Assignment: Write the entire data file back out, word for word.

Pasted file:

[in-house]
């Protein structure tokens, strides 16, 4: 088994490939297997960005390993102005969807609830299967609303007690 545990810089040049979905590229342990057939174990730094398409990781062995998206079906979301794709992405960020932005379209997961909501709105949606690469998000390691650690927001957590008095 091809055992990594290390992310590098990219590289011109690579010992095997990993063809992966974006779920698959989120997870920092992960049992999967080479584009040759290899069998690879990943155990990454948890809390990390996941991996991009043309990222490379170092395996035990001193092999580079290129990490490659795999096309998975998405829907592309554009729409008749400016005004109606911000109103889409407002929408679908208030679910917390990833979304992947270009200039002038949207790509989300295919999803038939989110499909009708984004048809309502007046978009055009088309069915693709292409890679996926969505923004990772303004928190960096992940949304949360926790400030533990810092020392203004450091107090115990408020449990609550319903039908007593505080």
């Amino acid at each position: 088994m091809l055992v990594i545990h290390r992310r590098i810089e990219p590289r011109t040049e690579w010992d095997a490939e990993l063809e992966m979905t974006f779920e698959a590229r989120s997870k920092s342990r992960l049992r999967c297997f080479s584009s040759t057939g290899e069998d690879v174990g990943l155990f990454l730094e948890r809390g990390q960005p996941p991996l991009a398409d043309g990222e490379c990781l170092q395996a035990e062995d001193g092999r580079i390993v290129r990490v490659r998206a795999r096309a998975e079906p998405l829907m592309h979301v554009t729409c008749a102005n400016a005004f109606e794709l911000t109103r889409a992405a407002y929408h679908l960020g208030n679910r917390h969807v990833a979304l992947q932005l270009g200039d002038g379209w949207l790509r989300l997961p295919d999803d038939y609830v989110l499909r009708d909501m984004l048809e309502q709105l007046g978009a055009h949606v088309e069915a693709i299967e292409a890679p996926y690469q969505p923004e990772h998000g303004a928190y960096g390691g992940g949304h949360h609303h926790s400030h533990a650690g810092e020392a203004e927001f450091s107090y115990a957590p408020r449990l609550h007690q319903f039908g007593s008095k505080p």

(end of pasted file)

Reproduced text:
[in-house]
């Protein structure tokens, strides 16, 4: 088994490939297997960005390993102005969807609830299967609303007690 545990810089040049979905590229342990057939174990730094398409990781062995998206079906979301794709992405960020932005379209997961909501709105949606690469998000390691650690927001957590008095 091809055992990594290390992310590098990219590289011109690579010992095997990993063809992966974006779920698959989120997870920092992960049992999967080479584009040759290899069998690879990943155990990454948890809390990390996941991996991009043309990222490379170092395996035990001193092999580079290129990490490659795999096309998975998405829907592309554009729409008749400016005004109606911000109103889409407002929408679908208030679910917390990833979304992947270009200039002038949207790509989300295919999803038939989110499909009708984004048809309502007046978009055009088309069915693709292409890679996926969505923004990772303004928190960096992940949304949360926790400030533990810092020392203004450091107090115990408020449990609550319903039908007593505080």
């Amino acid at each position: 088994m091809l055992v990594i545990h290390r992310r590098i810089e990219p590289r011109t040049e690579w010992d095997a490939e990993l063809e992966m979905t974006f779920e698959a590229r989120s997870k920092s342990r992960l049992r999967c297997f080479s584009s040759t057939g290899e069998d690879v174990g990943l155990f990454l730094e948890r809390g990390q960005p996941p991996l991009a398409d043309g990222e490379c990781l170092q395996a035990e062995d001193g092999r580079i390993v290129r990490v490659r998206a795999r096309a998975e079906p998405l829907m592309h979301v554009t729409c008749a102005n400016a005004f109606e794709l911000t109103r889409a992405a407002y929408h679908l960020g208030n679910r917390h969807v990833a979304l992947q932005l270009g200039d002038g379209w949207l790509r989300l997961p295919d999803d038939y609830v989110l499909r009708d909501m984004l048809e309502q709105l007046g978009a055009h949606v088309e069915a693709i299967e292409a890679p996926y690469q969505p923004e990772h998000g303004a928190y960096g390691g992940g949304h949360h609303h926790s400030h533990a650690g810092e020392a203004e927001f450091s107090y115990a957590p408020r449990l609550h007690q319903f039908g007593s008095k505080p």